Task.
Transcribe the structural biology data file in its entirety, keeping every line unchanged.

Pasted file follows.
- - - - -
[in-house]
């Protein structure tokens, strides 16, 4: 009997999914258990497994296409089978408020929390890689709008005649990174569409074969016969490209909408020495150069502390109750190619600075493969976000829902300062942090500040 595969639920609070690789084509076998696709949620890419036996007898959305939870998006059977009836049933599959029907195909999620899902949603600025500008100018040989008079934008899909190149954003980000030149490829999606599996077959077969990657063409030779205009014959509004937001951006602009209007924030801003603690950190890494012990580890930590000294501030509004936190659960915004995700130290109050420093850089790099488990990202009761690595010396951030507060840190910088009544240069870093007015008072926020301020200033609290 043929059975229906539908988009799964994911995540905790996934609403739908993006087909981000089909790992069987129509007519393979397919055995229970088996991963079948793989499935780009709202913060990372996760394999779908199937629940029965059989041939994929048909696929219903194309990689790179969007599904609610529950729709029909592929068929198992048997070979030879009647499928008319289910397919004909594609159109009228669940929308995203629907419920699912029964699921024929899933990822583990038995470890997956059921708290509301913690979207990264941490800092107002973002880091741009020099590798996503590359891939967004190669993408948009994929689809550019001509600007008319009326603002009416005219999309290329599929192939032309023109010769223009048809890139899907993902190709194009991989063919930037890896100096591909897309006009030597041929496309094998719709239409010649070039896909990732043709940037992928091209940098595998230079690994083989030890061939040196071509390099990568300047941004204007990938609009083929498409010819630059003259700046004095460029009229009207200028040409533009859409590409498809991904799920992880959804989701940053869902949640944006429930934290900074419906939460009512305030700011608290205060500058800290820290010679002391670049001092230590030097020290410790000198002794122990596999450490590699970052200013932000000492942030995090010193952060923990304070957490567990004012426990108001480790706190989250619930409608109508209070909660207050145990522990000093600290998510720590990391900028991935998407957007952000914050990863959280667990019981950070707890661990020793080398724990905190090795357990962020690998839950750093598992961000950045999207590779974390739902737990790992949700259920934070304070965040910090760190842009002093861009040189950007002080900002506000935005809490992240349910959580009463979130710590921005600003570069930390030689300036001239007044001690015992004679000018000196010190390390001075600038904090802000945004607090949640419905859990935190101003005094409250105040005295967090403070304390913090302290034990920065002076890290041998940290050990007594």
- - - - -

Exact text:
[in-house]
């Protein structure tokens, strides 16, 4: 009997999914258990497994296409089978408020929390890689709008005649990174569409074969016969490209909408020495150069502390109750190619600075493969976000829902300062942090500040 595969639920609070690789084509076998696709949620890419036996007898959305939870998006059977009836049933599959029907195909999620899902949603600025500008100018040989008079934008899909190149954003980000030149490829999606599996077959077969990657063409030779205009014959509004937001951006602009209007924030801003603690950190890494012990580890930590000294501030509004936190659960915004995700130290109050420093850089790099488990990202009761690595010396951030507060840190910088009544240069870093007015008072926020301020200033609290 043929059975229906539908988009799964994911995540905790996934609403739908993006087909981000089909790992069987129509007519393979397919055995229970088996991963079948793989499935780009709202913060990372996760394999779908199937629940029965059989041939994929048909696929219903194309990689790179969007599904609610529950729709029909592929068929198992048997070979030879009647499928008319289910397919004909594609159109009228669940929308995203629907419920699912029964699921024929899933990822583990038995470890997956059921708290509301913690979207990264941490800092107002973002880091741009020099590798996503590359891939967004190669993408948009994929689809550019001509600007008319009326603002009416005219999309290329599929192939032309023109010769223009048809890139899907993902190709194009991989063919930037890896100096591909897309006009030597041929496309094998719709239409010649070039896909990732043709940037992928091209940098595998230079690994083989030890061939040196071509390099990568300047941004204007990938609009083929498409010819630059003259700046004095460029009229009207200028040409533009859409590409498809991904799920992880959804989701940053869902949640944006429930934290900074419906939460009512305030700011608290205060500058800290820290010679002391670049001092230590030097020290410790000198002794122990596999450490590699970052200013932000000492942030995090010193952060923990304070957490567990004012426990108001480790706190989250619930409608109508209070909660207050145990522990000093600290998510720590990391900028991935998407957007952000914050990863959280667990019981950070707890661990020793080398724990905190090795357990962020690998839950750093598992961000950045999207590779974390739902737990790992949700259920934070304070965040910090760190842009002093861009040189950007002080900002506000935005809490992240349910959580009463979130710590921005600003570069930390030689300036001239007044001690015992004679000018000196010190390390001075600038904090802000945004607090949640419905859990935190101003005094409250105040005295967090403070304390913090302290034990920065002076890290041998940290050990007594």